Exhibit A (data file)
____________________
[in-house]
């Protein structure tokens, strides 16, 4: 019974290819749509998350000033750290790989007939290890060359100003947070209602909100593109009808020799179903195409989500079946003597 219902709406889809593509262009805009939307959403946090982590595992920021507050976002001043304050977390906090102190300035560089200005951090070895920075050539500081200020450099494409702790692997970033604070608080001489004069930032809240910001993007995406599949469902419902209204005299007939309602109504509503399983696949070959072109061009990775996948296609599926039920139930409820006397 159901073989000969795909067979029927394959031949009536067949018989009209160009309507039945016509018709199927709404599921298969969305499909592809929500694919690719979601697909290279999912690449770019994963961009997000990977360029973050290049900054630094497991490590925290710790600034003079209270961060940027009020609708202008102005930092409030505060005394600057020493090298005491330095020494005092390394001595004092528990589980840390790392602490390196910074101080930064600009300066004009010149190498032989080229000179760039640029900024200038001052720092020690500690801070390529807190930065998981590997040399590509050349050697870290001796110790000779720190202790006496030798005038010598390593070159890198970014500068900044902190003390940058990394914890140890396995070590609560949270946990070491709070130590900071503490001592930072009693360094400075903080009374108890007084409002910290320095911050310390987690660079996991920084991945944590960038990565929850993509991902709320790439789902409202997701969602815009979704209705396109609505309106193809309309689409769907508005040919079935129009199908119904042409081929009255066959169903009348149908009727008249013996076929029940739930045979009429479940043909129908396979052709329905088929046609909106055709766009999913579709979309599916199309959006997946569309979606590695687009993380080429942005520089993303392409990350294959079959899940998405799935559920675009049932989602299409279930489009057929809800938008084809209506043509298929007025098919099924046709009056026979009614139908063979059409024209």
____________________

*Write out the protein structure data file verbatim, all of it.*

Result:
[in-house]
């Protein structure tokens, strides 16, 4: 019974290819749509998350000033750290790989007939290890060359100003947070209602909100593109009808020799179903195409989500079946003597 219902709406889809593509262009805009939307959403946090982590595992920021507050976002001043304050977390906090102190300035560089200005951090070895920075050539500081200020450099494409702790692997970033604070608080001489004069930032809240910001993007995406599949469902419902209204005299007939309602109504509503399983696949070959072109061009990775996948296609599926039920139930409820006397 159901073989000969795909067979029927394959031949009536067949018989009209160009309507039945016509018709199927709404599921298969969305499909592809929500694919690719979601697909290279999912690449770019994963961009997000990977360029973050290049900054630094497991490590925290710790600034003079209270961060940027009020609708202008102005930092409030505060005394600057020493090298005491330095020494005092390394001595004092528990589980840390790392602490390196910074101080930064600009300066004009010149190498032989080229000179760039640029900024200038001052720092020690500690801070390529807190930065998981590997040399590509050349050697870290001796110790000779720190202790006496030798005038010598390593070159890198970014500068900044902190003390940058990394914890140890396995070590609560949270946990070491709070130590900071503490001592930072009693360094400075903080009374108890007084409002910290320095911050310390987690660079996991920084991945944590960038990565929850993509991902709320790439789902409202997701969602815009979704209705396109609505309106193809309309689409769907508005040919079935129009199908119904042409081929009255066959169903009348149908009727008249013996076929029940739930045979009429479940043909129908396979052709329905088929046609909106055709766009999913579709979309599916199309959006997946569309979606590695687009993380080429942005520089993303392409990350294959079959899940998405799935559920675009049932989602299409279930489009057929809800938008084809209506043509298929007025098919099924046709009056026979009614139908063979059409024209």